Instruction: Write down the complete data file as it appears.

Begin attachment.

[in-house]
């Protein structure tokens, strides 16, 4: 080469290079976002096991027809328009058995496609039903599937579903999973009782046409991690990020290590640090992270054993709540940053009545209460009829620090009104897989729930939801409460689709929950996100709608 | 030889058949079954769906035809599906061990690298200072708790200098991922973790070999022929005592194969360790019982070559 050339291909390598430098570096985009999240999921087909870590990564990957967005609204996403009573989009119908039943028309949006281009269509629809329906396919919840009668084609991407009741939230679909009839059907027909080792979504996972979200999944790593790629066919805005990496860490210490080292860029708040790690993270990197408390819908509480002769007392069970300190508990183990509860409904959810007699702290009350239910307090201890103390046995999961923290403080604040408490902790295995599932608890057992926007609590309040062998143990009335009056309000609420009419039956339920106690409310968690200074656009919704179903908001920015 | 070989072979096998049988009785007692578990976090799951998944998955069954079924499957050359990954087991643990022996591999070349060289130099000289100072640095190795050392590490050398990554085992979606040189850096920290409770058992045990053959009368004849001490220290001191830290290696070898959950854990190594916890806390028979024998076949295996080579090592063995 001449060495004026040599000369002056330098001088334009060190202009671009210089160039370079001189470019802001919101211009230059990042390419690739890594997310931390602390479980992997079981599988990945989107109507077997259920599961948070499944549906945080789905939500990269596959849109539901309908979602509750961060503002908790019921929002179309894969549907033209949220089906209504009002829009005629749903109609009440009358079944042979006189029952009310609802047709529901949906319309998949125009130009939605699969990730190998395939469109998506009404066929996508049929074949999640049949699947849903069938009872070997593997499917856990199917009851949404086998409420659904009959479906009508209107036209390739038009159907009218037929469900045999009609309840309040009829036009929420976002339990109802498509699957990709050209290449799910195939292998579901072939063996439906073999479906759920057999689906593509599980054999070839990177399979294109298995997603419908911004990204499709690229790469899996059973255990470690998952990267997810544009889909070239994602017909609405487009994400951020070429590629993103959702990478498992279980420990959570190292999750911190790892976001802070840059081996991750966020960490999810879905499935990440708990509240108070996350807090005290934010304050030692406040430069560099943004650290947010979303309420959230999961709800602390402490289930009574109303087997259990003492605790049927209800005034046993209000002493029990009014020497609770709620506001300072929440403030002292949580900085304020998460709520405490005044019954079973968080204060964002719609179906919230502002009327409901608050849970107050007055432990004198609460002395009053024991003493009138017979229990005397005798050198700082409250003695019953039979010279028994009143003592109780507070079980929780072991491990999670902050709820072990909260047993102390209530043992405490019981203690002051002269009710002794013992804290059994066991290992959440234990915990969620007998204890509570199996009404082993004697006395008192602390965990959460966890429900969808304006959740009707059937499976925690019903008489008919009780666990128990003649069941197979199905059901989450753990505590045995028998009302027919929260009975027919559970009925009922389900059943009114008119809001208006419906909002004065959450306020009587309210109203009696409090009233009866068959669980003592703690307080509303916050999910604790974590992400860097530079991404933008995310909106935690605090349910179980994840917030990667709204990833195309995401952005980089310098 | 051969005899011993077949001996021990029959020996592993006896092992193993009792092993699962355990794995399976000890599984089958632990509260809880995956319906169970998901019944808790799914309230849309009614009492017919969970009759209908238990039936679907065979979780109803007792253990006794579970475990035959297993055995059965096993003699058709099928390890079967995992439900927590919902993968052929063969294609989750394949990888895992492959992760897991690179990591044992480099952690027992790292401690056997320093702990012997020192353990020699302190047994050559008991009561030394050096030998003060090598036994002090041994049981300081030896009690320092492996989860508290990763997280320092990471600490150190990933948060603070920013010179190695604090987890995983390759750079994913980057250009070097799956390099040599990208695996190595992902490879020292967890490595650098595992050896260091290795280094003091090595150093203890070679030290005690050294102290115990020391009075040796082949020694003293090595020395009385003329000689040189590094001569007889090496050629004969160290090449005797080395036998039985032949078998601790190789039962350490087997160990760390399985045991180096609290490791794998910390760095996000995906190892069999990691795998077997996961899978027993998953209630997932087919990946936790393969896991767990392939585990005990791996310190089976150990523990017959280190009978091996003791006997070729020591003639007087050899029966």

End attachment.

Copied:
[in-house]
């Protein structure tokens, strides 16, 4: 080469290079976002096991027809328009058995496609039903599937579903999973009782046409991690990020290590640090992270054993709540940053009545209460009829620090009104897989729930939801409460689709929950996100709608 | 030889058949079954769906035809599906061990690298200072708790200098991922973790070999022929005592194969360790019982070559 050339291909390598430098570096985009999240999921087909870590990564990957967005609204996403009573989009119908039943028309949006281009269509629809329906396919919840009668084609991407009741939230679909009839059907027909080792979504996972979200999944790593790629066919805005990496860490210490080292860029708040790690993270990197408390819908509480002769007392069970300190508990183990509860409904959810007699702290009350239910307090201890103390046995999961923290403080604040408490902790295995599932608890057992926007609590309040062998143990009335009056309000609420009419039956339920106690409310968690200074656009919704179903908001920015 | 070989072979096998049988009785007692578990976090799951998944998955069954079924499957050359990954087991643990022996591999070349060289130099000289100072640095190795050392590490050398990554085992979606040189850096920290409770058992045990053959009368004849001490220290001191830290290696070898959950854990190594916890806390028979024998076949295996080579090592063995 001449060495004026040599000369002056330098001088334009060190202009671009210089160039370079001189470019802001919101211009230059990042390419690739890594997310931390602390479980992997079981599988990945989107109507077997259920599961948070499944549906945080789905939500990269596959849109539901309908979602509750961060503002908790019921929002179309894969549907033209949220089906209504009002829009005629749903109609009440009358079944042979006189029952009310609802047709529901949906319309998949125009130009939605699969990730190998395939469109998506009404066929996508049929074949999640049949699947849903069938009872070997593997499917856990199917009851949404086998409420659904009959479906009508209107036209390739038009159907009218037929469900045999009609309840309040009829036009929420976002339990109802498509699957990709050209290449799910195939292998579901072939063996439906073999479906759920057999689906593509599980054999070839990177399979294109298995997603419908911004990204499709690229790469899996059973255990470690998952990267997810544009889909070239994602017909609405487009994400951020070429590629993103959702990478498992279980420990959570190292999750911190790892976001802070840059081996991750966020960490999810879905499935990440708990509240108070996350807090005290934010304050030692406040430069560099943004650290947010979303309420959230999961709800602390402490289930009574109303087997259990003492605790049927209800005034046993209000002493029990009014020497609770709620506001300072929440403030002292949580900085304020998460709520405490005044019954079973968080204060964002719609179906919230502002009327409901608050849970107050007055432990004198609460002395009053024991003493009138017979229990005397005798050198700082409250003695019953039979010279028994009143003592109780507070079980929780072991491990999670902050709820072990909260047993102390209530043992405490019981203690002051002269009710002794013992804290059994066991290992959440234990915990969620007998204890509570199996009404082993004697006395008192602390965990959460966890429900969808304006959740009707059937499976925690019903008489008919009780666990128990003649069941197979199905059901989450753990505590045995028998009302027919929260009975027919559970009925009922389900059943009114008119809001208006419906909002004065959450306020009587309210109203009696409090009233009866068959669980003592703690307080509303916050999910604790974590992400860097530079991404933008995310909106935690605090349910179980994840917030990667709204990833195309995401952005980089310098 | 051969005899011993077949001996021990029959020996592993006896092992193993009792092993699962355990794995399976000890599984089958632990509260809880995956319906169970998901019944808790799914309230849309009614009492017919969970009759209908238990039936679907065979979780109803007792253990006794579970475990035959297993055995059965096993003699058709099928390890079967995992439900927590919902993968052929063969294609989750394949990888895992492959992760897991690179990591044992480099952690027992790292401690056997320093702990012997020192353990020699302190047994050559008991009561030394050096030998003060090598036994002090041994049981300081030896009690320092492996989860508290990763997280320092990471600490150190990933948060603070920013010179190695604090987890995983390759750079994913980057250009070097799956390099040599990208695996190595992902490879020292967890490595650098595992050896260091290795280094003091090595150093203890070679030290005690050294102290115990020391009075040796082949020694003293090595020395009385003329000689040189590094001569007889090496050629004969160290090449005797080395036998039985032949078998601790190789039962350490087997160990760390399985045991180096609290490791794998910390760095996000995906190892069999990691795998077997996961899978027993998953209630997932087919990946936790393969896991767990392939585990005990791996310190089976150990523990017959280190009978091996003791006997070729020591003639007087050899029966």